Stronger protection for kauri
· Additional $32m investment
· Builds on work to protect kauri from dieback disease over past decade
Labour will protect our iconic native kauri by rolling out a National Pest Management Plan, the strongest form of protection under the Biosecurity Act, to combat kauri dieback disease.
“Our kauri forests are among the most ancient in the world, are a taonga for Māori, protect local ecosystems and they’re under threat from kauri dieback,” Labour Leader Jacinda Ardern said.
“Kauri dieback was first identified in New Zealand in 2008 and since then the government has been working to stop the spread such as issuing Controlled Area Notices in the Waitakere and Hunua Ranges, investing in science and research projects, upgrading tracks, putting in place cleaning stations and restricting the movement of soil and plants.
“There is great work being done across the country, but we have the opportunity to do more to protect our forest giants, their wide ecosystems and the beautiful clean, green brand that makes us proud,” Jacinda Ardern said.
To implement the plan, Labour will invest an additional $32 million over five years. This funding will complement the existing funding streams for kauri dieback.
Biosecurity spokesperson Damien O’Connor said a National Pest Management Plan is the strongest tool available under the Biosecurity Act.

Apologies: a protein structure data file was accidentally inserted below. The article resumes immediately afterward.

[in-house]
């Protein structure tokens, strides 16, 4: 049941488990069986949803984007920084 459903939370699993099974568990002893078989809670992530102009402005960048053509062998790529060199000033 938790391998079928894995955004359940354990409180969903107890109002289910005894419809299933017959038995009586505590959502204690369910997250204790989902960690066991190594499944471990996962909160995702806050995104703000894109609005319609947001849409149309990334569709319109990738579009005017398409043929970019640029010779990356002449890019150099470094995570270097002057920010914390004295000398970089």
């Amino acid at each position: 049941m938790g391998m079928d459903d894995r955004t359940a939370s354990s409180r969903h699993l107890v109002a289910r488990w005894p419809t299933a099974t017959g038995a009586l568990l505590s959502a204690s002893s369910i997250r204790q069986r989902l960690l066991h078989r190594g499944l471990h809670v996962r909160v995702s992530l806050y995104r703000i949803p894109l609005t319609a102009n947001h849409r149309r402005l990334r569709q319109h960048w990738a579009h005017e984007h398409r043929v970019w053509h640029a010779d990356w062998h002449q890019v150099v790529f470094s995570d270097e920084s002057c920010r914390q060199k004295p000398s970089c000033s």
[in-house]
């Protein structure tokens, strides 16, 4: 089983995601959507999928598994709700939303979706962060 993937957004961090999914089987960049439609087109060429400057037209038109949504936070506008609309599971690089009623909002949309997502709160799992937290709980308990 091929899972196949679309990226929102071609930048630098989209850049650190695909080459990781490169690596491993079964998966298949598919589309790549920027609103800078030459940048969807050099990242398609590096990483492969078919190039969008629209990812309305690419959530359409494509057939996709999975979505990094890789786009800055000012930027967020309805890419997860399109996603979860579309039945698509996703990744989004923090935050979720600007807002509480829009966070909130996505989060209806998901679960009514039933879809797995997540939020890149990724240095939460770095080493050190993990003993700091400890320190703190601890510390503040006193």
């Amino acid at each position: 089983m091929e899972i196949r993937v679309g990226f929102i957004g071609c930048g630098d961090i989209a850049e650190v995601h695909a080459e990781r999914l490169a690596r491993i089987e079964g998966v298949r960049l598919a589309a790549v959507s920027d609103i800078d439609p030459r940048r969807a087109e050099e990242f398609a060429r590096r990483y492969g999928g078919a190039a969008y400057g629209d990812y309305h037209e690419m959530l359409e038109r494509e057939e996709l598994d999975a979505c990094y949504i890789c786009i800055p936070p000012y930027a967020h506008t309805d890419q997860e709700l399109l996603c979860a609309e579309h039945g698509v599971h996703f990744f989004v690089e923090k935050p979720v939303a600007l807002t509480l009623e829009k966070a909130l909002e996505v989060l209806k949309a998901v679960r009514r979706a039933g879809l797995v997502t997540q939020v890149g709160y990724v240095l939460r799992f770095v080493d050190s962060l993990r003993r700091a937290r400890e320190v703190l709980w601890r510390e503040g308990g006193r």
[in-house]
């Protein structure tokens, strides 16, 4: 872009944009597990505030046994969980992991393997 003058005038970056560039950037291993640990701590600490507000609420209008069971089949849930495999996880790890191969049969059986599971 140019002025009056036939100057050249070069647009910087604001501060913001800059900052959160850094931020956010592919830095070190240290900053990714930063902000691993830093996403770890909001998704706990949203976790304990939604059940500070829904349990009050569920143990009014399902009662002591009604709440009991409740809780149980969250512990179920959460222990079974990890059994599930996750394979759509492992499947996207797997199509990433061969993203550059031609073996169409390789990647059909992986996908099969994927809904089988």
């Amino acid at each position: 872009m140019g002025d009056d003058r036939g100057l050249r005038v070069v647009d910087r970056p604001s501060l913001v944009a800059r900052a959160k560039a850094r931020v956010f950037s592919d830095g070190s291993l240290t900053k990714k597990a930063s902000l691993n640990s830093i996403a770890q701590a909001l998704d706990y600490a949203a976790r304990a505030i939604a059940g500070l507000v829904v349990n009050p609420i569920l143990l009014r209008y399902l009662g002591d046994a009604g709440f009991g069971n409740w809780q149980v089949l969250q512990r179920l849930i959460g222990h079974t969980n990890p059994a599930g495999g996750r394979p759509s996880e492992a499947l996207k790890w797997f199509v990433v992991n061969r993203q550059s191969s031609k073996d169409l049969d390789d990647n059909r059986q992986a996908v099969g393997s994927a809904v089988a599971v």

“Since 2018 extensive consultation has been carried out with iwi, council partners, and others to discuss a National Pest Management Plan for kauri. Labour is committing to introducing one for kauri to ensure their survival.
“It is a legal framework that will bring together the work of government, councils, Iwi and NGOs under a new umbrella agency that will oversee all activity regarding the spread of kauri dieback. It ensures everyone is at the decision-making table and involved in the strategic direction and day-to-day response.
“There are currently three NPMPs in place, for Psa-V in kiwifruit, Bovine Tuberculosis and American Foulbrood in bees. They have been extremely useful in ensuring there is coordinated strategic planning, which is what we need to stop the spread of kauri dieback.
“Over the past three years the Government has invested over $60 million for science and research efforts to combat kauri dieback, and in the current financial year, Biosecurity New Zealand and the Department of Conservation have allocated over $14 million to protect kauri.
“Kauri are a cornerstone of the indigenous forests of the upper North Island, and play a vital role in supporting other native trees and shrubs including tōtara, tānekaha and rewarewa, with orchids and epiphytic plants often found perching in their branches.
“The decisions we make today will be critical for the future of these mighty trees and the ecosystems they support,” Damien O’Connor said.